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Eating for healthy eyes


Eat right for healthy eyes and good vision

Eating the right foods will benefit your entire body, including your eyes. The eye is an organ that requires a lot of oxygen*, so it is particularly susceptible to oxidative stress (an imbalance in the production of free radicals). It also has a high content of polyunsaturated fatty acids, and significant exposure to visible light.

These and a number of studies that have shown that eating the right balance of nutrients can slow the progression of eye diseases or prevent problems, particularly in people who:

Studies show that a combination of antioxidants and zinc reduces the risk of progression to advanced AMD by approximately 25% in those with intermediate AMD or advanced AMD in one eye*.

What can eating for healthy eyes prevent?

As well as eating the right nutrition for good vision, there are also a number of eye diseases that can be slowed or prevented. They include the following:

What makes a healthy eye diet?

There are several key nutrients that, eaten on a regular basis, are particularly good diet for healthy eyes.

Lutein & Zeaxanthin

These reduce the risk of chronic eye diseases, including macular degeneration and cataracts. You find them in:

Vitamin C

Evidence suggests vitamin C can help slow the progression of macular degeneration. Foods high in Vitamin C include:

Vitamin E

Protects cells of the eyes from damage caused by free radicals that breaks down healthy tissue. Foods with Vitamin E include:

Essential Fatty Acids

Proven to be important for proper visual development and retinal function. They can be found in:


Highly concentrated in the eye, mostly in the retina and choroid, the vascular tissue layer lying under the retina. Zinc is found in:

How do I eat for healthy eyes?

So, now that you know what the vitamins and nutrients for eye health, how do you fit them easily into your diet?

Omega 3 fatty acids

A diet high in these has shown to reduce a person’s risk of developing macular degeneration. It’s easy to have a diet high in this terrific eye health nutrient. Three times a week, eat a serving of oily fish such as:

Typical meals can include a homemade nicoise salad, a salmon and salad sandwich for lunch and grilled mackerel for dinner.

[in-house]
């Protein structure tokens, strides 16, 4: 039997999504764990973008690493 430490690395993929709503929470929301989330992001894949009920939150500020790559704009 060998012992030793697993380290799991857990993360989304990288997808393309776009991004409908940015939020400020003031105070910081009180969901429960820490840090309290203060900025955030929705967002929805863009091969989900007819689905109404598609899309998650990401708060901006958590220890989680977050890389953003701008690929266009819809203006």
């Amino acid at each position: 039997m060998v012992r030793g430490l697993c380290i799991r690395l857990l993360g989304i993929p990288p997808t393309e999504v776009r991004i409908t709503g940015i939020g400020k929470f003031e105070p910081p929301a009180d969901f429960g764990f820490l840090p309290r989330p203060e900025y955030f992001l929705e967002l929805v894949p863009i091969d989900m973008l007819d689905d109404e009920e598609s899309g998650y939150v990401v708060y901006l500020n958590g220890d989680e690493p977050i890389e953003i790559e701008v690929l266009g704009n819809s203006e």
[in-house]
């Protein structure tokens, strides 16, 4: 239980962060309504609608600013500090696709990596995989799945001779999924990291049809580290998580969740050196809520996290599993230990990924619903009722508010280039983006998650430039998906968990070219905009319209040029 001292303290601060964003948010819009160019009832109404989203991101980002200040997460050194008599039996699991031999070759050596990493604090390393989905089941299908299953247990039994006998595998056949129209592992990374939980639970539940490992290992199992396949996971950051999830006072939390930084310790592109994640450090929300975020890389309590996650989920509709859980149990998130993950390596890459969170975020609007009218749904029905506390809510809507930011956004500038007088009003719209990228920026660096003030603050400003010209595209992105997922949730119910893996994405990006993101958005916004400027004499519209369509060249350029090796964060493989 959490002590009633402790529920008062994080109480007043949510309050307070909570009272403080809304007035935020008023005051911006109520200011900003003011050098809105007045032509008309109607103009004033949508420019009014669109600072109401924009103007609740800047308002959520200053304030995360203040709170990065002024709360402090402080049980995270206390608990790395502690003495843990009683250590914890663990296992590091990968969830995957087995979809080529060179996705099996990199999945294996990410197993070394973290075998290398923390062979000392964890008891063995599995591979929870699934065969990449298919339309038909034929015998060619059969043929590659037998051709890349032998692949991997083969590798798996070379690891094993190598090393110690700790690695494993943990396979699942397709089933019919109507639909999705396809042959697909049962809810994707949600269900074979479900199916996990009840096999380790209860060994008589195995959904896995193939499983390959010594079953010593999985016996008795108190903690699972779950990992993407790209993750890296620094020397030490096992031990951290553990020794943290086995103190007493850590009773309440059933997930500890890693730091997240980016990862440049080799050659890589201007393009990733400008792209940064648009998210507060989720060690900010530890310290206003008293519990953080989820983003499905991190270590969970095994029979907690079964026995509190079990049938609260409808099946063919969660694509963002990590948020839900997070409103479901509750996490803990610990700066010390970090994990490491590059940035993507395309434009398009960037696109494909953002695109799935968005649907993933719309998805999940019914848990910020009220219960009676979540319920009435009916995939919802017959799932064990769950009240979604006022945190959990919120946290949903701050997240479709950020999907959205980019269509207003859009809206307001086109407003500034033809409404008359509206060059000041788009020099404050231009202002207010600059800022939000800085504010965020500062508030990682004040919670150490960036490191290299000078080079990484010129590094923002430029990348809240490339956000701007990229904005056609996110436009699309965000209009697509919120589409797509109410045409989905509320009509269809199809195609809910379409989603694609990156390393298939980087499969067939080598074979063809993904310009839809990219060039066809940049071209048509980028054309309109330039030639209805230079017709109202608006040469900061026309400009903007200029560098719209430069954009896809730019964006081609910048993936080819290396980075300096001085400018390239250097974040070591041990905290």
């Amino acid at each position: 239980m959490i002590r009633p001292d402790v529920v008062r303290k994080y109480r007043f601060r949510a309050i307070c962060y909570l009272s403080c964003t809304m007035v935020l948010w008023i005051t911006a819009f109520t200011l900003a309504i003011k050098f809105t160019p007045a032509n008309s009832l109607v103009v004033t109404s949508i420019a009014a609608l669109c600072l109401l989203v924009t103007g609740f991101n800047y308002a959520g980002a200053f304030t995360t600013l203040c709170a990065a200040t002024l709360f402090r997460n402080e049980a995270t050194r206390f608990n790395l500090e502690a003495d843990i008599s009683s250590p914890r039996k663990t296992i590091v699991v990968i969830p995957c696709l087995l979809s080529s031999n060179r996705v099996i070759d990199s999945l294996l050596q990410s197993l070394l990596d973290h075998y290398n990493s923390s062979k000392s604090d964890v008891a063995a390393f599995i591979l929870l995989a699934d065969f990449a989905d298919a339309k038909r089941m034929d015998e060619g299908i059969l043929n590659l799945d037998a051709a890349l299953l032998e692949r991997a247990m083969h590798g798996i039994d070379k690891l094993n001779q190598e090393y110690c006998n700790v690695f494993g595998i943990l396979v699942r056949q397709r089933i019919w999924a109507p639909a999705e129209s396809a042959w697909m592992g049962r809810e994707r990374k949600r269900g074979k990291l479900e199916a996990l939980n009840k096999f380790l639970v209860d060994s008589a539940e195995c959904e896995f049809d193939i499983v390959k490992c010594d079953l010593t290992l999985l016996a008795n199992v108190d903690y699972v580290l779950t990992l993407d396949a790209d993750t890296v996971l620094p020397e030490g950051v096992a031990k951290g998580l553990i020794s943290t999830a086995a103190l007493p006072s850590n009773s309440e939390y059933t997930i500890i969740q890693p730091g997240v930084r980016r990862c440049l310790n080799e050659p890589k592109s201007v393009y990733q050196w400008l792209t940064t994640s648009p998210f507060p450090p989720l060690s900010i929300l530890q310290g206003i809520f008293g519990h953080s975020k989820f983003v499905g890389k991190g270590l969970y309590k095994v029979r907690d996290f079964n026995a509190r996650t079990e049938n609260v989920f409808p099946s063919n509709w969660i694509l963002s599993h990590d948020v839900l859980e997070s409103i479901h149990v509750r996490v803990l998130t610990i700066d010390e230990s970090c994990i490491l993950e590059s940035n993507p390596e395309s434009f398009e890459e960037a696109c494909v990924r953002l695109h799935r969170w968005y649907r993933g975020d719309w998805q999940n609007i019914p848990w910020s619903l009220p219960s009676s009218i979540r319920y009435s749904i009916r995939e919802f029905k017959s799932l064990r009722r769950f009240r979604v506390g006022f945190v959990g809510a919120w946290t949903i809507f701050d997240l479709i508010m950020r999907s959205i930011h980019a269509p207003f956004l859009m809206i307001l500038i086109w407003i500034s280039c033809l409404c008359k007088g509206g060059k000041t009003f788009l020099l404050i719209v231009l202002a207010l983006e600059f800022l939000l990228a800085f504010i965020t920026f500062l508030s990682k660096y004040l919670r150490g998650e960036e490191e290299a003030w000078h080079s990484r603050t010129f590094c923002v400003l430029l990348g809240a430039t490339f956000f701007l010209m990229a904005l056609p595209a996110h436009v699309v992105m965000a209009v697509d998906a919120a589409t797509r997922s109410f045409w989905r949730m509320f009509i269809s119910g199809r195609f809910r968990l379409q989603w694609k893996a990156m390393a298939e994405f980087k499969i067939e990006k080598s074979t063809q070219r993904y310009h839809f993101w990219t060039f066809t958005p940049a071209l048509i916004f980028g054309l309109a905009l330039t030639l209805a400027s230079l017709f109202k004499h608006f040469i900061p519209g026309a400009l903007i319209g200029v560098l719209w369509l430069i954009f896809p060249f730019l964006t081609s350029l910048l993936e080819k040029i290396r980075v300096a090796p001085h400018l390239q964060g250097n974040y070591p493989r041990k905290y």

Leafy greens

These are a fantastic antioxidant, as well a being a great source of Vitamins C, E, lutein & zeaxanthin. This includes:

The variety means that these couldn’t be easier to work into your everyday diet – consider a salad for lunch (throw in some tuna or salmon), or a serving of a steamed green with your dinner.

Brightly coloured fruits

These include fresh:

Berries are a delicious way to ensure that you have enough vitamin C and are a great reason to have dessert, or snack on them during the day.

Brightly coloured vegetables (especially yellow and orange)

The best way to get foods with the all-important lutein and zeaxanthin combination. Some terrific options are:

How about pumpkin soup for lunch or a salad with lots of yellow capsicum? Roast pumpkin or another vegetable would also go well with dinner.


A wide range to choose from:

Snack on them during the day, or build them into a meal – pesto uses pine nuts or throw a few chopped walnuts or pecans in a salad.

Is it easy to eat the right foods to help prevent eye disease?

It certainly is. Your diet probably already has antioxidants to prevent eye disease. You may need to add an extra serving of fish or leafy greens here and there, but it’s simple to ensure you’re having the right nutrition for eyes – and a lot more enjoyable than having to remember to take a daily handful of supplements.


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*Nutrient Supplementation for Age-related Macular Degeneration, Cataract, and Dry Eye” Ronald P. Hobbs, MD and Paul S. Bernstein, MD, PhD. J Ophthalmic Vis Res. 2014 Oct-Dec.

**A randomized, placebo-controlled, clinical trial of high-dose supplementation with vitamins C and E, beta carotene, and zinc for age-related macular degeneration and vision loss: AREDS report no. 8. Age-Related Eye Disease Study Research Group Arch Ophthalmol. 2001 Oct.

*** Online First by Archives of Ophthalmology.

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